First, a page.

About 45 minutes of the Stress Test had passed by, and I was still hadn’t been able to “beat the login boss”. I’d lost count of how many times I’d gotten disconnected.

On social media, I posted: “Starting to wonder if the login – select server – get into game – process is the thing Blizzard is doing a stress test on.”

I wasn’t kidding. To me, it seemed like a good idea for them to get a bunch of people to all login at the same time to see what happens. Ideally, Blizzard would learn something from the Stress Test that would enable them to make the launch of WoW Classic go smoothly. Or, as smooth as possible.

The queue numbers were getting lower and lower as people gave up and stopped trying to log into the Stress Test. Maybe they got frustrated. I decided to stick around as long as I could just to see what happened.

The screenshot above shows that the Classic Stress Test server is “Locked”. This, too, is something that actually would happen during “Vanilla”.

It wasn’t super common (at least, not in my experience). From what I remember, “Locked” meant that the server had reached the maximum number of players and would not allow anyone else in.

When this happened, a player had two choices. Wait around until somebody logged out and hope that you got their spot. Or, start an alt on a realm that wasn’t locked right now.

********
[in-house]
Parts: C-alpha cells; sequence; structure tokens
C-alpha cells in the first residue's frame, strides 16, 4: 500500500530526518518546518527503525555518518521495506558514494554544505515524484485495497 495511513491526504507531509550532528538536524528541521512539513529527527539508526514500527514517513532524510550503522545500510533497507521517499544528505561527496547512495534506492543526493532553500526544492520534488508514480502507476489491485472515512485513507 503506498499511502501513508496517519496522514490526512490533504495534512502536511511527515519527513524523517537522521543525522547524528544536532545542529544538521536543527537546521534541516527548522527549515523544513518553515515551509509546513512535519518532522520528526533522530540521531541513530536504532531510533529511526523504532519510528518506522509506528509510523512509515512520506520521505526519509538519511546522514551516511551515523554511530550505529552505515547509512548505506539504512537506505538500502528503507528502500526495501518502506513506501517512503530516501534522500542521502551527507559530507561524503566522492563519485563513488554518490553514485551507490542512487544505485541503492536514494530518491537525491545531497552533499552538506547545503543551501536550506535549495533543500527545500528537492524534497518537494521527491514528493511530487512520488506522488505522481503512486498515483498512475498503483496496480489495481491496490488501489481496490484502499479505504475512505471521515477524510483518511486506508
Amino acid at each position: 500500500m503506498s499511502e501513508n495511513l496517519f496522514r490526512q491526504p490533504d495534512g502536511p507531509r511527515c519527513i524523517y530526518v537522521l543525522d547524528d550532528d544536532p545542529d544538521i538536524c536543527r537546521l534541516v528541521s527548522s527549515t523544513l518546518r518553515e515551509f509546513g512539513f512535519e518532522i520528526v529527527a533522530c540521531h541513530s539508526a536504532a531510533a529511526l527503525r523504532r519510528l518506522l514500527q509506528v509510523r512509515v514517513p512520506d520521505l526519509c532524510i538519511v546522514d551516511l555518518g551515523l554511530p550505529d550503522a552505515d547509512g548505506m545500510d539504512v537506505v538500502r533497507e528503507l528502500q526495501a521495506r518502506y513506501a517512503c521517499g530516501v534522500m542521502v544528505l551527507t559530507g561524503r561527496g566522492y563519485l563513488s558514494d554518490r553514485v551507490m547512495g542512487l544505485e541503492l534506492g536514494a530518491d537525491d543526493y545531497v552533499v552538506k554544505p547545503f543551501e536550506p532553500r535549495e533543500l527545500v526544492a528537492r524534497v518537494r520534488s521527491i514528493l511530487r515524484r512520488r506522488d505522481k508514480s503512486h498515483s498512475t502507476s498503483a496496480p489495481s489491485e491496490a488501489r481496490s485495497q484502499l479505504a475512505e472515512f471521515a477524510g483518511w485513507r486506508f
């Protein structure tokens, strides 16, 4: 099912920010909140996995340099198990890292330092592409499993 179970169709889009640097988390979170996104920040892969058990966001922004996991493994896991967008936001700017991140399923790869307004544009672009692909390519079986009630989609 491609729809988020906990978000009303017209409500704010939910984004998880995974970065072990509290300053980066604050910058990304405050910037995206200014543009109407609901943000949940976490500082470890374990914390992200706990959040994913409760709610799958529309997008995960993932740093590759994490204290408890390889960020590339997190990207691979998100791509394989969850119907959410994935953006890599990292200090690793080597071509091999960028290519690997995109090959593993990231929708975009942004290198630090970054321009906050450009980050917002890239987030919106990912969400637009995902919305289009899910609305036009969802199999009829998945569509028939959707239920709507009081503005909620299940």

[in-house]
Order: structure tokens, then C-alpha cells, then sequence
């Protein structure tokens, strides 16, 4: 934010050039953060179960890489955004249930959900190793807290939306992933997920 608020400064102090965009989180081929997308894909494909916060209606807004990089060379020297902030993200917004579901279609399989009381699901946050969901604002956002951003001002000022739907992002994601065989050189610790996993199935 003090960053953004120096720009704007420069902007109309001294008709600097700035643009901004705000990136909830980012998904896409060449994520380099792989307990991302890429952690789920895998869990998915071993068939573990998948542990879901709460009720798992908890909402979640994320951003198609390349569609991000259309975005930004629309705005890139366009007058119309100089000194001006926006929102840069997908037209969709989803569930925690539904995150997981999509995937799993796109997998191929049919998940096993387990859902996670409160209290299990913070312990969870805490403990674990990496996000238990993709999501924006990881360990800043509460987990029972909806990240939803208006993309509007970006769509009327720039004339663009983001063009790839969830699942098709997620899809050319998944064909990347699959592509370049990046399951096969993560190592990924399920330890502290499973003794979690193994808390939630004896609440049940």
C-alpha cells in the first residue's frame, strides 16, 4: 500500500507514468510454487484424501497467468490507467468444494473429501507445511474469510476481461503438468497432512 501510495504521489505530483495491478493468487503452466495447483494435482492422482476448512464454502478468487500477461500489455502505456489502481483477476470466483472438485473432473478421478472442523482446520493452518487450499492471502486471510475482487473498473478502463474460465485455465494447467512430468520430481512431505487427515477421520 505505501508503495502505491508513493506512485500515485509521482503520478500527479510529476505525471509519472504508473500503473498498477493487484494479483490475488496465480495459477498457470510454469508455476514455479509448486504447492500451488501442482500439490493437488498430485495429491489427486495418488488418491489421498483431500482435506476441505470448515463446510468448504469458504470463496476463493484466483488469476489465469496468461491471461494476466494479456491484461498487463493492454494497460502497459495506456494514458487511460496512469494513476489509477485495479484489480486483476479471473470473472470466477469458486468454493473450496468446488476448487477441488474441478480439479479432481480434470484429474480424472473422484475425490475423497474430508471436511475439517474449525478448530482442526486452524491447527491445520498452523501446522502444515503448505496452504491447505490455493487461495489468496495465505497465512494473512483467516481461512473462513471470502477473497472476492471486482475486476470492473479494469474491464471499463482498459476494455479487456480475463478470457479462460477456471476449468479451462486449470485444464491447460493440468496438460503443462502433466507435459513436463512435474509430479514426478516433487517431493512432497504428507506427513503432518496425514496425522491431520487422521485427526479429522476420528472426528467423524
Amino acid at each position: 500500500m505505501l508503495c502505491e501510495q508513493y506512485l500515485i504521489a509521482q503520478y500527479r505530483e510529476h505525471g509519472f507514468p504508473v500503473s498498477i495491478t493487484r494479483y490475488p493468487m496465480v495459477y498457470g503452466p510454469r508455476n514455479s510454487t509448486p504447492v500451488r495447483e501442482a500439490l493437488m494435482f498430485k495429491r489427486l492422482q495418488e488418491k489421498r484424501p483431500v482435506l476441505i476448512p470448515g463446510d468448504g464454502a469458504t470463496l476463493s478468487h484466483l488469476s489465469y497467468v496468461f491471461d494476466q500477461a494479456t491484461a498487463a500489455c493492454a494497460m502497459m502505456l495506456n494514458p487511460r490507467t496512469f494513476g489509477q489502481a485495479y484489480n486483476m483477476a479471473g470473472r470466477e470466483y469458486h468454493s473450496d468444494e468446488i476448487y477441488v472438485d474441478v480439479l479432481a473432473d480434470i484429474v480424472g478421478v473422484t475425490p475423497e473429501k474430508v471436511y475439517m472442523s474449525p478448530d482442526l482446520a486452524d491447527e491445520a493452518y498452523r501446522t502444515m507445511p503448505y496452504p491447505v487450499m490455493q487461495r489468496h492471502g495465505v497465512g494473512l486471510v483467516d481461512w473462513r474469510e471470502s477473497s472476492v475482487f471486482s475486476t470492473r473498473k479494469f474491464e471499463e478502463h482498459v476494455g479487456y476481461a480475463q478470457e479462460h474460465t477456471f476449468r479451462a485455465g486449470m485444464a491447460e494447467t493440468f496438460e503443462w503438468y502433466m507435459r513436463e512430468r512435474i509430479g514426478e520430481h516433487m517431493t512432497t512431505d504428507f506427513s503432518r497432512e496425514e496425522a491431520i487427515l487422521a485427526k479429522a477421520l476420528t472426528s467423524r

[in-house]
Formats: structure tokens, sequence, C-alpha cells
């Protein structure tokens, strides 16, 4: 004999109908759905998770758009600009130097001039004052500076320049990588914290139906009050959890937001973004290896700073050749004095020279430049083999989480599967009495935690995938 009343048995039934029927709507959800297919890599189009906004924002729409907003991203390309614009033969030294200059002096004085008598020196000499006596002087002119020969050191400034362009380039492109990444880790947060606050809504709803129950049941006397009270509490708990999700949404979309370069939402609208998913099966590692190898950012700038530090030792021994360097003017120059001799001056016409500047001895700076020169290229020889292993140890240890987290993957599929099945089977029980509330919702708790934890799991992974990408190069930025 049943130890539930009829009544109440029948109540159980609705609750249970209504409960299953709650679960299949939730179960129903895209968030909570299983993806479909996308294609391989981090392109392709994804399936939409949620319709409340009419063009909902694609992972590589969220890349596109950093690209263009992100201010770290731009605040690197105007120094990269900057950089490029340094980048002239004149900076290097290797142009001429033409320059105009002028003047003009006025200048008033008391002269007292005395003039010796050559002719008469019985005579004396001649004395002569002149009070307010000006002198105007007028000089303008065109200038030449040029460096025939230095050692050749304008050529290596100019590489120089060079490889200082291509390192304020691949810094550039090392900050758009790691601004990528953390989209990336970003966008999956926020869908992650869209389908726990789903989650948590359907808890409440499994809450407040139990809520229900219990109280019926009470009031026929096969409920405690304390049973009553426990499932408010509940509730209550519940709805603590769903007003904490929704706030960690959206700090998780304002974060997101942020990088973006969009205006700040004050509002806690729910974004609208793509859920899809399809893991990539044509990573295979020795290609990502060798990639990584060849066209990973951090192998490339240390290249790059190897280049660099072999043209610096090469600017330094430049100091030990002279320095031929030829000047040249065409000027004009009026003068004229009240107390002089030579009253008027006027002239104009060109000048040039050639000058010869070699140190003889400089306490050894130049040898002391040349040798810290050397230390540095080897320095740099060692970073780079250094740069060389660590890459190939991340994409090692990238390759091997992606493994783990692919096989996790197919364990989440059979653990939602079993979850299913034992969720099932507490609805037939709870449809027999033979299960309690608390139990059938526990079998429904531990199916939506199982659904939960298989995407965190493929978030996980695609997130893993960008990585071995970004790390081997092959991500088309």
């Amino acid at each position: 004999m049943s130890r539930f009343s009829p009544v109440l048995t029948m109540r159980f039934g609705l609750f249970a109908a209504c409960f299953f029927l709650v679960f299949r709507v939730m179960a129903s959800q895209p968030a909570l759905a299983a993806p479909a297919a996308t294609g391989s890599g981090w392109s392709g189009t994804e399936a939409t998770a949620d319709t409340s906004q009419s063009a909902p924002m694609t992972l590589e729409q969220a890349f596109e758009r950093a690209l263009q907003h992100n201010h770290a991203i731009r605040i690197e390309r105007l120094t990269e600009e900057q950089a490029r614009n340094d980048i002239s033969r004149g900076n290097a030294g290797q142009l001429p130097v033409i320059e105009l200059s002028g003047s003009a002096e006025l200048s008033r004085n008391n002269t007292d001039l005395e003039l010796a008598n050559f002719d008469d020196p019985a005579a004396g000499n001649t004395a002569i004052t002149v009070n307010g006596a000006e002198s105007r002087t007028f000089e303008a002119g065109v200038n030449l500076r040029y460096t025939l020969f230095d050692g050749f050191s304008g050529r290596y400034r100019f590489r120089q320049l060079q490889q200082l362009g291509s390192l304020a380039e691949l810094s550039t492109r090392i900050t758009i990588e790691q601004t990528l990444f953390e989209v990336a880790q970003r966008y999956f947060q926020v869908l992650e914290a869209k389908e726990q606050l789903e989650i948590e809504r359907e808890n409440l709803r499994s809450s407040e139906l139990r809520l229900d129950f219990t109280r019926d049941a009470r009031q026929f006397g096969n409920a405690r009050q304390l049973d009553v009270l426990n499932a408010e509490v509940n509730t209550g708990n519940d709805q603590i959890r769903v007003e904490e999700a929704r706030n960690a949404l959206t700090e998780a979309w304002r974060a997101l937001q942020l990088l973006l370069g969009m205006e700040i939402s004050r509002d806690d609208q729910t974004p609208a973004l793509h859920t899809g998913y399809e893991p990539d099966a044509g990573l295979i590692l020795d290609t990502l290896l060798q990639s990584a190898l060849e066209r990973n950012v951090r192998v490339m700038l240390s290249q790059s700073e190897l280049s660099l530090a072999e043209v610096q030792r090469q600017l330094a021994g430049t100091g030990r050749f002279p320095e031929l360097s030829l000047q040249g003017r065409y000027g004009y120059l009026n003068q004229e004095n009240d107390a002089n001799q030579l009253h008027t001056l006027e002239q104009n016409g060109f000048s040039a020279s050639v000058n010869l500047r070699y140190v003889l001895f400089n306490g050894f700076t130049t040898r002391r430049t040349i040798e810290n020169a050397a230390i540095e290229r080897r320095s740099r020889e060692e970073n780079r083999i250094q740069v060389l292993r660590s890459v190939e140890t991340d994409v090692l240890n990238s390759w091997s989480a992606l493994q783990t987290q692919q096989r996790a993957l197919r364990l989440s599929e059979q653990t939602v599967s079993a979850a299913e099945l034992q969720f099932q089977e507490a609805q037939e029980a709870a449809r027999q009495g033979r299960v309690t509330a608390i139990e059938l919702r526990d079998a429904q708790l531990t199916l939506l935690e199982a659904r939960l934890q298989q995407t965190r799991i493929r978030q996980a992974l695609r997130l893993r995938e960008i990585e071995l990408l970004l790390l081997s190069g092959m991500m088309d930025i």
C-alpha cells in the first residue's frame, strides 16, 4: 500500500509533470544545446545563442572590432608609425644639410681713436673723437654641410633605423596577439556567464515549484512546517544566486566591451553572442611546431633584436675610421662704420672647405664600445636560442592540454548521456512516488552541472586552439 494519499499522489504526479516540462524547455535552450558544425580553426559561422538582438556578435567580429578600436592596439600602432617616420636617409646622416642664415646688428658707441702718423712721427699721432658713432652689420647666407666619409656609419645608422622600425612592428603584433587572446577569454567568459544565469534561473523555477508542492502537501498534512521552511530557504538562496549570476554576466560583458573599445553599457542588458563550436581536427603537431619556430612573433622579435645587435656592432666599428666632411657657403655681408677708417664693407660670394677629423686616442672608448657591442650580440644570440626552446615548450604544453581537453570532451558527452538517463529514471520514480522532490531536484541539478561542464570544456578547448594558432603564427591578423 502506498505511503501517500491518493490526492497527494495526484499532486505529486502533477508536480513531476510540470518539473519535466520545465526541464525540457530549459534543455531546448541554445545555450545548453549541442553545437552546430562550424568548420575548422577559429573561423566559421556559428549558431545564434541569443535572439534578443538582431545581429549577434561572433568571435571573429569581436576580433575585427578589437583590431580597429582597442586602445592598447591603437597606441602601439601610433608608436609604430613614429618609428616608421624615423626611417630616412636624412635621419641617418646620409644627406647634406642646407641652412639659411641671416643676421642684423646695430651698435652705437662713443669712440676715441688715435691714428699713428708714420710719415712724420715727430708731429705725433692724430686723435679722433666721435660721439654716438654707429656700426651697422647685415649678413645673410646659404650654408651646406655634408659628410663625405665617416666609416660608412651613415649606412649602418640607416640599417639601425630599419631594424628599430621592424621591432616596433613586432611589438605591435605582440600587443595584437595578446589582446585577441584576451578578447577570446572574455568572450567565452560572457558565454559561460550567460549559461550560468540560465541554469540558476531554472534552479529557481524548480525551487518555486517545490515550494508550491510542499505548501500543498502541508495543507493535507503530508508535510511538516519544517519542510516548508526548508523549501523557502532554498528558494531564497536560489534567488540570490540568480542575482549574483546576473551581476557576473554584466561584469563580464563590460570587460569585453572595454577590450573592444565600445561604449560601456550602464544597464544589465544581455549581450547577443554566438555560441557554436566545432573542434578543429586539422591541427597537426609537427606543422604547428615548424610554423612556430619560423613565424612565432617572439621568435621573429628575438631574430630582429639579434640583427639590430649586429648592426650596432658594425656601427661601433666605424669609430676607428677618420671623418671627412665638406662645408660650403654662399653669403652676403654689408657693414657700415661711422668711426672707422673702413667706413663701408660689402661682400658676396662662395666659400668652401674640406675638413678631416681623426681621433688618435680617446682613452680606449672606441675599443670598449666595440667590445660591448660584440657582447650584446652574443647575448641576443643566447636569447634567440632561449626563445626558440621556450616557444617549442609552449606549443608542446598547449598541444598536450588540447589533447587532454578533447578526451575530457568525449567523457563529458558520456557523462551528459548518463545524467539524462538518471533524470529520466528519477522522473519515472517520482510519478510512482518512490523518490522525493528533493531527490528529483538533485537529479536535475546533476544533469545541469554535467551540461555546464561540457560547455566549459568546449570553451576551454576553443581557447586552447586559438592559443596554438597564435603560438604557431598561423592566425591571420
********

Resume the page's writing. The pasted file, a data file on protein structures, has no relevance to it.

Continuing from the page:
Eventually, the Realm Selection screen showed that the Classic Stress Test realm was “Offline”. It was greyed out, and it was not possible to select it by clicking on it.

On Mastodon, I posted: “Have reached the realm selection part of the login process (yet again). It is greyed out. What once said “low” population… now says “Offline”. We broke the WoW Classic Stress Test?”

We were still within the timeframe for the WoW Classic Stress Test. I wasn’t sure if the realm would come back online, or if we broke it beyond repair. The only thing to do was to keep trying to login and see what happened.

Round and round I go!

On social media, I wrote: “One hour into the Classic WoW Stress Test, and still haven’t beaten the ‘login boss’. Starting to think Blizzard’s stress test is specifically designed to test the login/disconnect issue. If so, then we broke it. Good job, us!”

It was around dinner time, and my husband, Shawn, ordered food. I decided that I would keep trying to get into the Stress Test until the food arrived. If I hadn’t gotten in by then, I would give up and go eat.

The food arrived before the WoW Classic Stress Test ended. I never did manage to get in to the game. I am not disappointed. The game will launch in August, and I’ll be able to play it all I want.

Overall, Blizzard provided those who participated in the Stress Test with a rather accurate experience of what it was like to login to “Vanilla” WoW back in the day. This example was more extreme than typical, but definitely has the right flavor.

Leave a Reply

Your email address will not be published. Required fields are marked *